“President Trump warned Americans to brace for a “very, very painful two weeks” as coronavirus deaths continued to surge. After abandoning his plan to have the country “opened up and raring to go” by Easter, the president yesterday said the next fortnight would be critical for slowing the virus’s spread. “When you see the kind of death that’s been caused by this invisible enemy, it’s incredible,” he told the daily virus briefing yesterday…The president is considering ordering Americans to wear masks in public as his chief pandemic expert warned that coronavirus will return in the autumn. The US overtook China yesterday with more than 3,700 deaths.” – The Times

Finkelstein: Party members aren’t fit to pick their leader

“There are two reasons why MPs are better at choosing leaders. First, they actually know a bit about the candidates. They understand who they are, appreciate their character flaws, and have seen them perform at close quarters. Or in Jeremy Corbyn’s case, realised the reason why most of them hadn’t met him in more than 20 years in the Commons was that he was often in the other voting lobby, opposing Labour governments, or attending a demo somewhere. Second, and critically, MPs represent voters and want to continue doing so. They try to pick leaders who might please their constituents, not just someone who suits them ideologically. Party members just vote to please themselves. Give the vote back to the MPs. The membership ballot was an idea of its time. Time’s up.” – Daniel Finkelstein, The Times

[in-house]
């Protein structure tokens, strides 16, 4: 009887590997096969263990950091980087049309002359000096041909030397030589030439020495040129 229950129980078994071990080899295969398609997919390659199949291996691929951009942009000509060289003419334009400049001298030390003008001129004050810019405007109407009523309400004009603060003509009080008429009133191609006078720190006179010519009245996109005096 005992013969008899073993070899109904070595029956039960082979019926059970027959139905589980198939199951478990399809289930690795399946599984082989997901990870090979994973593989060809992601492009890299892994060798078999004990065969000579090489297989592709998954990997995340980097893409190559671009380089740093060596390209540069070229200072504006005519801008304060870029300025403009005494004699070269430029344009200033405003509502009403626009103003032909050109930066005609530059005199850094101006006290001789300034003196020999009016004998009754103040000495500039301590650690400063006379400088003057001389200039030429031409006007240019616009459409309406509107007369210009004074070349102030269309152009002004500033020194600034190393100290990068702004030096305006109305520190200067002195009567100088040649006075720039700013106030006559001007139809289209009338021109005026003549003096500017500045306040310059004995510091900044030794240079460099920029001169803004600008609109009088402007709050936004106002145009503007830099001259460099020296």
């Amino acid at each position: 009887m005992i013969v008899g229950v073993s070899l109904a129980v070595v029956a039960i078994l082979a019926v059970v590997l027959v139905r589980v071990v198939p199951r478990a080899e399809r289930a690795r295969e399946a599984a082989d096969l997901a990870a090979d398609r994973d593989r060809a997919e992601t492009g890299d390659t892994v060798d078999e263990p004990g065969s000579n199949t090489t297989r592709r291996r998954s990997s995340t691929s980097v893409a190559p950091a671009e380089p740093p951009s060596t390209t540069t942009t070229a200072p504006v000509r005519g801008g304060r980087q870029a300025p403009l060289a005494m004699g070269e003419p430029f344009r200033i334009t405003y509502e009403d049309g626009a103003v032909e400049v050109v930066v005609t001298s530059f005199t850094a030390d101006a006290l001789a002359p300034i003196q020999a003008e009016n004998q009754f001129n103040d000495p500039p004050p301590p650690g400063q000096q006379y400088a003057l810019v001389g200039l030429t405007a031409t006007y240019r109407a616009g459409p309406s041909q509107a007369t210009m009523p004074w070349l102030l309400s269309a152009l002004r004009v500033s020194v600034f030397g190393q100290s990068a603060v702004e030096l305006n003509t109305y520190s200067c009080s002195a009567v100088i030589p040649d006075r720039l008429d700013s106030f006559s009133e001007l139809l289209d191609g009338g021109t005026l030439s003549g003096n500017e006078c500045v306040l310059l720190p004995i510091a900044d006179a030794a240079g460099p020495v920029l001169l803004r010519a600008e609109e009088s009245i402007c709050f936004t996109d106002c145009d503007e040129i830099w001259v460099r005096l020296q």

News in brief

  • Has the government overreacted to the Coronavirus Crisis? – Toby Young, The Critic
  • Will coronavirus mean we finally begin to appreciate farmers? – Jamie Blackett, The Spectator
  • After the pandemic, we must ask what the state is for – Helen Dale, CapX
  • Key questions on testing have not been answered – Tom Peck, Independent
  • The WHO has failed us again – Ian Birrell, Unherd